Subcutaneous doses of Lovenox range from 30-40 mg/day for prevention of deep vein thrombosis (DVT), and 1mg/kg body weight every 12 hours or 1.5mg/kg once daily for treatment of DVT or pulmonary embolism. For patients with acute coronary syndrome, the dosage is typically a single IV bolus of 30mg plus a subcutaneous dose of 1mg/kg followed by an injection of 1 mg/kg every twelve hours. On the other hand, Eliquis is usually prescribed as an oral medication at a dosage of either 2.5 mg or 5 mg twice daily, depending on factors such as age, kidney function and body weight. Dosage adjustments may be needed based on individual response to therapy, but in no case should it exceed the maximum recommended dose.
At what dose is Eliquis typically prescribed?
Eliquis therapy is typically initiated at a dosage of 5 mg taken orally twice daily. For patients who are 80 years or older, weigh less than 60 kg, or have serum creatinine levels greater than 1.5 mg/dL, the recommended dose may be reduced to 2.5 mg twice daily. The maximum dose should not exceed this amount unless specifically advised by a healthcare professional. If there's no positive response after a few weeks of treatment with Eliquis at the prescribed dosage, your doctor may reassess your condition and consider alternative treatment options.
What are the most common side effects for Lovenox?
Common side effects of Lovenox and Eliquis include:
- Bleeding (bruising easily, blood in urine or stools)
- Swelling or discomfort at the injection site (for Lovenox)
- Nausea, vomiting
- Diarrhea or constipation
- Rash, itching or skin reactions -Hypotension (low blood pressure)
In rare cases they can cause more serious conditions such as spinal/epidural hematoma. It is important to contact your healthcare provider immediately if you notice any unusual symptoms while taking these medications.
Are there any potential serious side effects for Lovenox?
In rare cases, Lovenox can lead to serious side effects. Here are some potential ones to look out for:
- Serious allergic reactions: hives, difficulty breathing, swelling in your face or throat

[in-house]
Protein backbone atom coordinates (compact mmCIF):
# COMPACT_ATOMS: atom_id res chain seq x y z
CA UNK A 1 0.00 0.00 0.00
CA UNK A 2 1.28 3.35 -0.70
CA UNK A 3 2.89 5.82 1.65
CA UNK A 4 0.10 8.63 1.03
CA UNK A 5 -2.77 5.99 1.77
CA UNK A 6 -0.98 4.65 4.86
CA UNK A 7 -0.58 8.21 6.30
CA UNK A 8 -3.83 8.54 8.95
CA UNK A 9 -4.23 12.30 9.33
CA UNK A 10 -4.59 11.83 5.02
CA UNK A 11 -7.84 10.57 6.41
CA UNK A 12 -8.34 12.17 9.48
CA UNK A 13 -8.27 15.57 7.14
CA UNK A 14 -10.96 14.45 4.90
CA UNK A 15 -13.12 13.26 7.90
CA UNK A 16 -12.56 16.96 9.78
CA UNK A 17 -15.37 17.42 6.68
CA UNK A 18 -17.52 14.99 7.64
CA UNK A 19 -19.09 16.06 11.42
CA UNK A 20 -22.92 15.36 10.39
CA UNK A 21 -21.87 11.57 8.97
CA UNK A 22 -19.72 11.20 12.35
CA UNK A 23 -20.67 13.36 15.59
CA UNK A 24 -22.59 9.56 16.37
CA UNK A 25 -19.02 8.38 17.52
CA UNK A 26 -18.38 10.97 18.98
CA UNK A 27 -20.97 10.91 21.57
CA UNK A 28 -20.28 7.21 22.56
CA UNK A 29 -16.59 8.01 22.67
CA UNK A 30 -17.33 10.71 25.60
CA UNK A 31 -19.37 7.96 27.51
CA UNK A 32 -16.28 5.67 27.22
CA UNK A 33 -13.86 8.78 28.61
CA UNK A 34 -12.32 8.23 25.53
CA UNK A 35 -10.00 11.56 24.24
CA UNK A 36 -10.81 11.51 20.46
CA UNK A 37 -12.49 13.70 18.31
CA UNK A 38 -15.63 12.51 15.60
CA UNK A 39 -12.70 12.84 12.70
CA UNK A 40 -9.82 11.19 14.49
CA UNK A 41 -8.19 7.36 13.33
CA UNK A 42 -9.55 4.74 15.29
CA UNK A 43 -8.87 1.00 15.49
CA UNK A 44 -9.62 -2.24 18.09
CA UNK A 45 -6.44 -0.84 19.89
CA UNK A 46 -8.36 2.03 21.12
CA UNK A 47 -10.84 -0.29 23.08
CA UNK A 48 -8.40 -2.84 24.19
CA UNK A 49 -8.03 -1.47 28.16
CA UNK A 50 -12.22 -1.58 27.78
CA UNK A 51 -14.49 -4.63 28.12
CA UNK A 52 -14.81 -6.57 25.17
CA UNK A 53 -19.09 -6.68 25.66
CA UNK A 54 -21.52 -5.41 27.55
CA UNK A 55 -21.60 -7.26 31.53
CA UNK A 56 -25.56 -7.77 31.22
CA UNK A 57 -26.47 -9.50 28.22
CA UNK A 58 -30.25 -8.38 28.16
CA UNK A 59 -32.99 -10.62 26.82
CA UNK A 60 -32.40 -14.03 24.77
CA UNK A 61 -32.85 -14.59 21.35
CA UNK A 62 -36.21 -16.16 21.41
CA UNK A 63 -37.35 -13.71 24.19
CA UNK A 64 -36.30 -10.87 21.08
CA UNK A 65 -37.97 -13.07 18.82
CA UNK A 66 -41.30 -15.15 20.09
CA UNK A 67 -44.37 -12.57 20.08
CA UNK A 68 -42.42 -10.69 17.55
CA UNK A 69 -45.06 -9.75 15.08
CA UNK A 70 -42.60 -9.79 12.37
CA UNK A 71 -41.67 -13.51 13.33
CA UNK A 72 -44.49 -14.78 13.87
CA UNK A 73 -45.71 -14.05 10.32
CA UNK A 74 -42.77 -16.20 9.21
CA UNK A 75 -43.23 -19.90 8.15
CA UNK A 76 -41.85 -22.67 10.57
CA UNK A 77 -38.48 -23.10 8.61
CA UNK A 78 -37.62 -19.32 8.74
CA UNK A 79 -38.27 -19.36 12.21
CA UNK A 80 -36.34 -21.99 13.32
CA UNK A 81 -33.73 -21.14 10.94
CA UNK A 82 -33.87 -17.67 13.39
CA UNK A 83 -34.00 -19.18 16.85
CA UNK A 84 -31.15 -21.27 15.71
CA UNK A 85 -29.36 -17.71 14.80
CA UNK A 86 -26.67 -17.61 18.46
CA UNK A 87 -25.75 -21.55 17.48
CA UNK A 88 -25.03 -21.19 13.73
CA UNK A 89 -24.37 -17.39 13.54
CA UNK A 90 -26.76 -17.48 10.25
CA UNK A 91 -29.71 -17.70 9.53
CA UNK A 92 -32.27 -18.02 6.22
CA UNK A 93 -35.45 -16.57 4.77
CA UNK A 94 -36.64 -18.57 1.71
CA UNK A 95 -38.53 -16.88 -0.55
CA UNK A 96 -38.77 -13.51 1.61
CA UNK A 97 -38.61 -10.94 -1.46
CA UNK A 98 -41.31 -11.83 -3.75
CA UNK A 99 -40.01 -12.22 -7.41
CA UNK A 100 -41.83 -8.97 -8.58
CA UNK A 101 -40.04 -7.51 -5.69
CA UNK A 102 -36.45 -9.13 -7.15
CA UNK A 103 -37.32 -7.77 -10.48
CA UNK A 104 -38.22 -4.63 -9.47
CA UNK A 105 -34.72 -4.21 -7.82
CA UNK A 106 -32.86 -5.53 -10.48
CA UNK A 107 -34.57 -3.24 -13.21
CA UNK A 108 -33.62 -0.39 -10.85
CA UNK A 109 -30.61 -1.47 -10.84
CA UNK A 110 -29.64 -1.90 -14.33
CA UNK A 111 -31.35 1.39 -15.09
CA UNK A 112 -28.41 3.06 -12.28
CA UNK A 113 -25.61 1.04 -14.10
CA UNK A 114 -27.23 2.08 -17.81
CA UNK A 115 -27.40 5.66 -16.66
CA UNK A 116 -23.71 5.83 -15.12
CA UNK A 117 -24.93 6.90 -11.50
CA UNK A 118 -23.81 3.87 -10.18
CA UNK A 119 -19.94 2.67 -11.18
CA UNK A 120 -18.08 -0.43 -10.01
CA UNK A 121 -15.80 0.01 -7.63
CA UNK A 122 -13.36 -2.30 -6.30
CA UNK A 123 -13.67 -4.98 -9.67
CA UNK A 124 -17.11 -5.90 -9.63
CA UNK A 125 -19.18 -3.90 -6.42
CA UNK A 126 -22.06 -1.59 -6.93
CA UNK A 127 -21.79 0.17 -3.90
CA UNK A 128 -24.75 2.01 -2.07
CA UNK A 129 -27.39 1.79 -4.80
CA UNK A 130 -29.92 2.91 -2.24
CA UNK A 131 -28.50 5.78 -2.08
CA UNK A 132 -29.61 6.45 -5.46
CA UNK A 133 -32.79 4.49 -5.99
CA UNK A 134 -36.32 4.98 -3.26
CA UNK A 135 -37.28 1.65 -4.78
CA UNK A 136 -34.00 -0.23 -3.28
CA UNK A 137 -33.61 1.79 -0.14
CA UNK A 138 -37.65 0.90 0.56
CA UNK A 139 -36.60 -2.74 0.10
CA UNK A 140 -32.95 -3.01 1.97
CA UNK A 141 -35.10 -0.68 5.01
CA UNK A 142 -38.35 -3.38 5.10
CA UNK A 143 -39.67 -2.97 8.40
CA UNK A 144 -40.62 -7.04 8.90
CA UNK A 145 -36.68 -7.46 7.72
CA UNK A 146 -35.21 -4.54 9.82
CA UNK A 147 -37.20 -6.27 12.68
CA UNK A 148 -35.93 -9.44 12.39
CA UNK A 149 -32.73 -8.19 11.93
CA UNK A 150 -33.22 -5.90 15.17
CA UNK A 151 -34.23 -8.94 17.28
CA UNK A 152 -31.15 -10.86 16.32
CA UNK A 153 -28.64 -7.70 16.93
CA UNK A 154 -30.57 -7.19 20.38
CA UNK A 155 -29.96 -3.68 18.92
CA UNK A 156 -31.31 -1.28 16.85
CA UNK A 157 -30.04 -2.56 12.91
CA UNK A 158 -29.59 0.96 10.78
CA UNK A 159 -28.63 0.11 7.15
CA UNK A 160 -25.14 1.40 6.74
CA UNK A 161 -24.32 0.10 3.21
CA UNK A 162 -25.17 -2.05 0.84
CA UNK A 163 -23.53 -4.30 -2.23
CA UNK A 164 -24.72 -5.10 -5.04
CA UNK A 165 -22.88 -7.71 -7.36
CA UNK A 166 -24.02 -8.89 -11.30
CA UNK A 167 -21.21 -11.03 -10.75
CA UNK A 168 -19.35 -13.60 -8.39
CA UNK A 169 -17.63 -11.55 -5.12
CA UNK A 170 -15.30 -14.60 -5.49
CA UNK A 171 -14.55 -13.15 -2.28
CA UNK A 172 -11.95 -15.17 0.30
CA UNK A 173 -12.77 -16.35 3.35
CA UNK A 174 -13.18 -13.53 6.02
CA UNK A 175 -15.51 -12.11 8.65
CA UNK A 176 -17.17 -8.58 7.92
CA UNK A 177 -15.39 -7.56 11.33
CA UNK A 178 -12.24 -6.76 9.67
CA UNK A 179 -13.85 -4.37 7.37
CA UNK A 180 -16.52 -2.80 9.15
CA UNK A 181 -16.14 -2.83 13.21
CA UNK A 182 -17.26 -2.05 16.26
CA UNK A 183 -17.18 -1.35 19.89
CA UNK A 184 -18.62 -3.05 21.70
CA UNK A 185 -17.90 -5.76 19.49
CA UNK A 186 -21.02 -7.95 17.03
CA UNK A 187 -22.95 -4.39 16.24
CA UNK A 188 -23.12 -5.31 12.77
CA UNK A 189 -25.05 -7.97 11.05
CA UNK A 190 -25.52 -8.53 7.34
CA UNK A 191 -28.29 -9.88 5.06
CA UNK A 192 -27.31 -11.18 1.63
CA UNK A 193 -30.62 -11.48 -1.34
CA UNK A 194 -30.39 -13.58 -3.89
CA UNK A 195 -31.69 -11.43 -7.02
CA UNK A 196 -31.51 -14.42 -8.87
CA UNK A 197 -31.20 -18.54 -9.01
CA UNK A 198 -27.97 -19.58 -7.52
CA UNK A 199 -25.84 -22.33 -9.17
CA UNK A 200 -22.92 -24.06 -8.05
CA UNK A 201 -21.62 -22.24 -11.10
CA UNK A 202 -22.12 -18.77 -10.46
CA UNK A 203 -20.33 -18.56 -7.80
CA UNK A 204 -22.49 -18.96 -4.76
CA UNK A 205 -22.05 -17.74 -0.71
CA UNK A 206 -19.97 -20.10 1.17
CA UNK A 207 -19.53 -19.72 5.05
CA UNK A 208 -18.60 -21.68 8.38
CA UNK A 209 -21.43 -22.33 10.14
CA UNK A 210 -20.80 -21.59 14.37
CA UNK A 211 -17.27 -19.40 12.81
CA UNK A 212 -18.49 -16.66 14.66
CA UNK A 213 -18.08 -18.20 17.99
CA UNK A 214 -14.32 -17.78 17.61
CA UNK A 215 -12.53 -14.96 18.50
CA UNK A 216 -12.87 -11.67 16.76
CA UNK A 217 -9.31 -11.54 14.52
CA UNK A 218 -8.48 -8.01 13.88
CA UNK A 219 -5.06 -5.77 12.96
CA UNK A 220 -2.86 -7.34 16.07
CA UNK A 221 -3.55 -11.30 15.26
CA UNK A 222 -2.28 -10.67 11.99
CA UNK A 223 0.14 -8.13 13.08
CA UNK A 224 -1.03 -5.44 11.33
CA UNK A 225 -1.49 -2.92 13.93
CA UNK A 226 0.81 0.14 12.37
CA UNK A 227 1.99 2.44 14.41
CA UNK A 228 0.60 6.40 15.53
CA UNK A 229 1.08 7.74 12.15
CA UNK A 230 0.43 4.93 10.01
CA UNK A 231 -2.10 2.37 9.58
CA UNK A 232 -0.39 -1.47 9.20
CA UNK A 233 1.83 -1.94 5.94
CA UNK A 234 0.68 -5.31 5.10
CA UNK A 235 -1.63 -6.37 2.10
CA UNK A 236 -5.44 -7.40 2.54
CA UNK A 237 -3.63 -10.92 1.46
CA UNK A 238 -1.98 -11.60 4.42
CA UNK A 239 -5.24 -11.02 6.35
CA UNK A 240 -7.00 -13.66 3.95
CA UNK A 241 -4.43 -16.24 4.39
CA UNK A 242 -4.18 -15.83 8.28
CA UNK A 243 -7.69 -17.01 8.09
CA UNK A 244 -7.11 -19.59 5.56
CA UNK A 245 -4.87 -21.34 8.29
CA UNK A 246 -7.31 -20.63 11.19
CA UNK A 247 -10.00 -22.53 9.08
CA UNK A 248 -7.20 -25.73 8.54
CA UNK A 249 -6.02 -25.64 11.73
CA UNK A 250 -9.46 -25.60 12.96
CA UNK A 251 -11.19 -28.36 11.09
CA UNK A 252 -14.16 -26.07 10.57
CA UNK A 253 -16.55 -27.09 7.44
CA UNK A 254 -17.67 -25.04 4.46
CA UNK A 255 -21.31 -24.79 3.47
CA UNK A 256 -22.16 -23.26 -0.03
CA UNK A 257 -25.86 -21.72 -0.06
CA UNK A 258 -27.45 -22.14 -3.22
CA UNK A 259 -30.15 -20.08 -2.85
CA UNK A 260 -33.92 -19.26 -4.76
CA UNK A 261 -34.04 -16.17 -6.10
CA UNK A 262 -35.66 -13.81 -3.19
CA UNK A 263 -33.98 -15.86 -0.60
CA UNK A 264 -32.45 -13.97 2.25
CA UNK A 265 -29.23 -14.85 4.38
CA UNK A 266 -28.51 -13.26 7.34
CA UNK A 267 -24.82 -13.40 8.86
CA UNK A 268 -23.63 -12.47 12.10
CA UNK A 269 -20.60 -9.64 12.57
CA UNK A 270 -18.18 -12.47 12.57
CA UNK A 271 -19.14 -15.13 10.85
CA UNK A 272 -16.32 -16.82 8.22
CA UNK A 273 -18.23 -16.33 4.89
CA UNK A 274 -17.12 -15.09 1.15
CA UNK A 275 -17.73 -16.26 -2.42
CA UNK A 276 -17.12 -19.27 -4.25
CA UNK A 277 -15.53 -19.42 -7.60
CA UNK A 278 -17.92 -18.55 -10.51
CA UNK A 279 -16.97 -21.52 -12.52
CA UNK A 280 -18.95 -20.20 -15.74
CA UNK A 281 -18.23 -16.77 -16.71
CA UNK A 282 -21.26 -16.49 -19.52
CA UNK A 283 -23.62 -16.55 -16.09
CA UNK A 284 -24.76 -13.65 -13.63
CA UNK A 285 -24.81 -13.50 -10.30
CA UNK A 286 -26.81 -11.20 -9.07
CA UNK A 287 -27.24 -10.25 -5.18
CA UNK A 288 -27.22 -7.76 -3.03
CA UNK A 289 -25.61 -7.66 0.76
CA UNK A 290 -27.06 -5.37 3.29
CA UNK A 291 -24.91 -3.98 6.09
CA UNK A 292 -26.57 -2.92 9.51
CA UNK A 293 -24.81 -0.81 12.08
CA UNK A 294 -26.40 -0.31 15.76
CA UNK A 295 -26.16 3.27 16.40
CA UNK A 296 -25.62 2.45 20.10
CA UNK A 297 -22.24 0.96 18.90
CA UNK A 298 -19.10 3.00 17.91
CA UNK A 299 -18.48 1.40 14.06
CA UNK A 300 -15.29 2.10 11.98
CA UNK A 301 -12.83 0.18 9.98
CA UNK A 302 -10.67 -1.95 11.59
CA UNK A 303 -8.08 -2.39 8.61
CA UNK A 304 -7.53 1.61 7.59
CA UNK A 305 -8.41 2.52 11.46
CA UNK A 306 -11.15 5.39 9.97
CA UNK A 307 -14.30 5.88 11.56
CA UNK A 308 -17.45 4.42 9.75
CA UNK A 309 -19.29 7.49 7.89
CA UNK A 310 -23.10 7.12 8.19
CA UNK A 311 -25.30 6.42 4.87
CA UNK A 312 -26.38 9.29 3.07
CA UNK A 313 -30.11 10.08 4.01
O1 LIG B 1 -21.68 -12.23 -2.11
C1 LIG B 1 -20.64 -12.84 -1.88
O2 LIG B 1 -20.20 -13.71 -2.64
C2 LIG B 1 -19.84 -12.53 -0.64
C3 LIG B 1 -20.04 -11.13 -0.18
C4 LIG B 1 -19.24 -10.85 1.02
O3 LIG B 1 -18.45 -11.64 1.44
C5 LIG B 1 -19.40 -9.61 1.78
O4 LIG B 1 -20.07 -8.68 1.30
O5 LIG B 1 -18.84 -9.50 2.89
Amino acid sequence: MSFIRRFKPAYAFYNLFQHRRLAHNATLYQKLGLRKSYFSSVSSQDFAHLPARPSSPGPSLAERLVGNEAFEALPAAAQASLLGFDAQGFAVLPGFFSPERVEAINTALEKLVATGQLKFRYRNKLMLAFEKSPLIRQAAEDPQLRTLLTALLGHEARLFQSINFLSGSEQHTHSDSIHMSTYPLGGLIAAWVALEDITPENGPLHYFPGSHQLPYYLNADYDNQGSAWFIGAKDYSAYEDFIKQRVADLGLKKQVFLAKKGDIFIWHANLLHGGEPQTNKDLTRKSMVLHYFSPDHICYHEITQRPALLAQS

- Unusual bleeding or bruising; blood in urine/stools; coughing up blood
- Signs of a serious blood clot: chest pain, sudden severe headache, slurred speech, problems with vision or balance;
- Low red blood cell count (anemia): pale skin, unusual tiredness.
- Symptoms related to low levels of platelets in the blood - easy bruising, unusual bleeding (nosebleeds), purple or red spots under the skin
On the other hand with Eliquis:
- More common and potentially dangerous is its ability to cause significant bleeding that may be fatal if not treated quickly. This includes gastrointestinal bleeds and brain hemorrhages.
If you notice any signs of these conditions while on either medication immediately seek medical attention.
What are the most common side effects for Eliquis?
Eliquis, a commonly used anticoagulant, may cause the following side effects:
- Nausea or vomiting
- Minor bleeding such as nosebleeds or heavy menstrual periods
- Bruising more easily than normal
- Dizziness or feeling weak and tired
- Mild skin rash or itching
- Abdominal discomfort or pain
In rare cases, Eliquis can also result in serious bleeding events. Contact your healthcare provider immediately if you experience severe headache, dizziness, weakness, blood in urine or stools, red pinpoint spots under your skin. Always take Eliquis exactly as prescribed by your doctor to minimize these risks.
Are there any potential serious side effects for Eliquis?
While Eliquis is an effective medication for preventing blood clots and strokes, it may occasionally cause severe side effects. It's important to watch out for the following symptoms:
- Signs of a serious allergic reaction such as difficulty breathing or swallowing; swelling in your face, lips, tongue or throat; hives, itching or rash.
- Unusual bleeding including nosebleeds, bleeding gums when brushing teeth, heavy menstrual periods or abnormal vaginal bleeding
- Blood in urine (red or brown-colored urine)
- Dark tarry stools
- Coughing up blood or vomit resembling coffee grounds